It's an interesting quirk. Let's step back and draw some cartoons to see if that might help. I think the following case may help suggest a solution, or the start to one.

It seems like a "worst-case" scenario for you seems to be when merging elements `A`

and `B`

that overlap by your threshold, and `B`

and `C`

overlap by your threshold, but `A`

and `C`

are adjoining (and disjoint) or otherwise do not overlap by your threshold criterion.

Let's sketch this out. Here, `chrZ`

is some weird abstract chromosome, and we have elements `A`

, `B`

, and `C`

that span this chromosome:

```
|-----|-----|-----|-----| chrZ
[-- A --)
[-- B --)
[-- C --)
```

A simple merge on a 0.5 or 50% overlap threshold will correctly give:

```
|-----|-----|-----|-----| chrZ
[-- AB --)
[-- ABC --)
[-- BC --)
```

In this worst-case scenario, the middle element from the result set (`ABC`

) is calculated because `B`

overlaps both `A`

and `C`

by 50%, and so a merge gives `ABC`

.

It sounds like what you really want is something that looks like this:

```
|-----|-----|-----|-----| chrZ
[-- AB --)
[-- BC --)
```

In other words, you want to remove any merge results from the set {`AB`

, `ABC`

, `BC`

} which contain a nested element from the set of {`A`

, `B`

, `C`

}. (Or, the larger set of merges for more than three elements, where there are full or partial pairwise 50% overlaps, more generally.)

A nested element is one for which its start and stop coordinates fall within the bounds of its parent interval.

A merge element result that contains a nested element is one generated from a use case where one of the elements contributing to that merge result does not meet your threshold over all pairwise comparisons. I think this property can be exploited.

In the above worst-case scenario, merge result `ABC`

contains the nested element `B`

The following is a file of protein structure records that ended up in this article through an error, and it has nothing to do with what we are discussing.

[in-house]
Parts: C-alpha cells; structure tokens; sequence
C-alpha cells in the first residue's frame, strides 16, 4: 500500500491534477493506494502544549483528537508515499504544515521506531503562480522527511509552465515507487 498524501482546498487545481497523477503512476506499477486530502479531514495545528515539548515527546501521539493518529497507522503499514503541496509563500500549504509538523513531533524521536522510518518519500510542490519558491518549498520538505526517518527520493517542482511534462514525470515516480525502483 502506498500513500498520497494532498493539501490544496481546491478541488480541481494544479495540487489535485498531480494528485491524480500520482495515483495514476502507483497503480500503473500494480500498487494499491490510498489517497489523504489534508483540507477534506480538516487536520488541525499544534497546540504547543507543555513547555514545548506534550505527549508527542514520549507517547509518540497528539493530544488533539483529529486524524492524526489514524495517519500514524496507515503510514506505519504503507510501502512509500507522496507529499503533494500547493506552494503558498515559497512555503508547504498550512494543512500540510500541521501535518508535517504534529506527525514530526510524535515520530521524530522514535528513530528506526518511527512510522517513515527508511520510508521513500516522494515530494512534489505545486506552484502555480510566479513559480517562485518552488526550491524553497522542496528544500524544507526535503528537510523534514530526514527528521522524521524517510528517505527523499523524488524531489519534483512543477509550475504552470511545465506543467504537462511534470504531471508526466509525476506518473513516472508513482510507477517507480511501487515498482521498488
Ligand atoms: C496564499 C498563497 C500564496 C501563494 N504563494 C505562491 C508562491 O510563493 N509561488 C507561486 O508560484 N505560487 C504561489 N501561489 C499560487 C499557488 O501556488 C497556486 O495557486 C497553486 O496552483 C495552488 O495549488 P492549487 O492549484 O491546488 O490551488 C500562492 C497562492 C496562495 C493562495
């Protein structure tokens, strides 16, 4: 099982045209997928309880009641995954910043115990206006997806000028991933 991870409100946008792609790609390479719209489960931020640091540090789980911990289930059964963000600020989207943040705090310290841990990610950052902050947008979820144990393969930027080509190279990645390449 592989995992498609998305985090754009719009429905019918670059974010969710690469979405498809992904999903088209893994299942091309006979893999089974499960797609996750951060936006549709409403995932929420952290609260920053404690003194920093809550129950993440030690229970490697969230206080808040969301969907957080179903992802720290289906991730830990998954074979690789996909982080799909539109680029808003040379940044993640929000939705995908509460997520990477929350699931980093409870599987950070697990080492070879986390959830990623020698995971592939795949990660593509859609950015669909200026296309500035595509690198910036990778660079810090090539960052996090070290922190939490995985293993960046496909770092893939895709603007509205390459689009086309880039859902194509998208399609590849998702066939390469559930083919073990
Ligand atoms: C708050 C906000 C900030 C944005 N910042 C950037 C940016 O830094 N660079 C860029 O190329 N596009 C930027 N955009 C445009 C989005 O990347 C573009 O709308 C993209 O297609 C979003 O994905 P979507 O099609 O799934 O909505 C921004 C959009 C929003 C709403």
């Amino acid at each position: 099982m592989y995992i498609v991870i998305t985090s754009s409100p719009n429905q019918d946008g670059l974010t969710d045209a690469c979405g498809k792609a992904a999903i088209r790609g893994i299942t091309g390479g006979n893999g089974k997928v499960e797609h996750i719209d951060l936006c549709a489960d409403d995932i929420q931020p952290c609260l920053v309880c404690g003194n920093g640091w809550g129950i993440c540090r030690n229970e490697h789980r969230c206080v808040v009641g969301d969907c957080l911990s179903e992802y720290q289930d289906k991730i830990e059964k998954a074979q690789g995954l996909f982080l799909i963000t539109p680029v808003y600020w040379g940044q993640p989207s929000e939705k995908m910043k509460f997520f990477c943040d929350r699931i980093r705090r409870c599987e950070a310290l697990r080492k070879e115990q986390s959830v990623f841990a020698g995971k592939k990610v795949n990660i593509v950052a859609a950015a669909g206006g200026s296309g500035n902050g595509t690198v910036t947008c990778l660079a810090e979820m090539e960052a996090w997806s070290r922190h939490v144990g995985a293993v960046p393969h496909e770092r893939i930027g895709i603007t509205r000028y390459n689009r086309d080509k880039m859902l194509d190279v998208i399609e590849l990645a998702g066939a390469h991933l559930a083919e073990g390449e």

, where both the start and stop coordinates of `B`

fall within the start and stop coordinates of `ABC`

.

You could use `awk`

to strip out such results from a `bedmap`

call, by using `awk`

to test the start and end coordinates of each input coordinate from `in.bed`

against the merged range result that comes out of `--echo-map-range`

:

```
$ bedmap --fraction-map 0.5 --echo-map-range --echo --delim '\t' in.bed | awk -vFS="\t" -vOFS="\t" '{ if (($2 == $5) || ($3 == $6)) { print $1, $2, $3 } }' | sort -u | sort-bed - > out.bed
```

Note that this also pipes results from `bedmap`

and `awk`

to `sort -u`

, in order take care of duplicate `--echo-map-range`

results (generated from other, more relaxed overlap situations) and there is a final pipe to `sort-bed`

, in order to ensure generating a sorted BED file that is ready for further set operations.

I think this works, but I may be wrong by missing a use case. Please feel free to give it a go and post back sample data, if you believe it doesn't meet your needs.

Thanks for the suggestions, but because I wrote the post rapidly, I didn't explain myself correctly as I gave incorrect details. I have used bedtools intersect with -f and -F 0.5 and -e, so if only one region is covered enough. The thing is, [A B], [B C] and [C D] accomplish this requisite, but not A with C.

In short, I don't wish to merge all regions just because B and C also pass the filter. As I stated before, I thought about doing merge sequentially (A with B, then [AB] doesn't overlap 0.5 with C. Now I check B with C so I merge then and finally [BC] with D so I would have [AB] and [BCD]). I will update the initial post.

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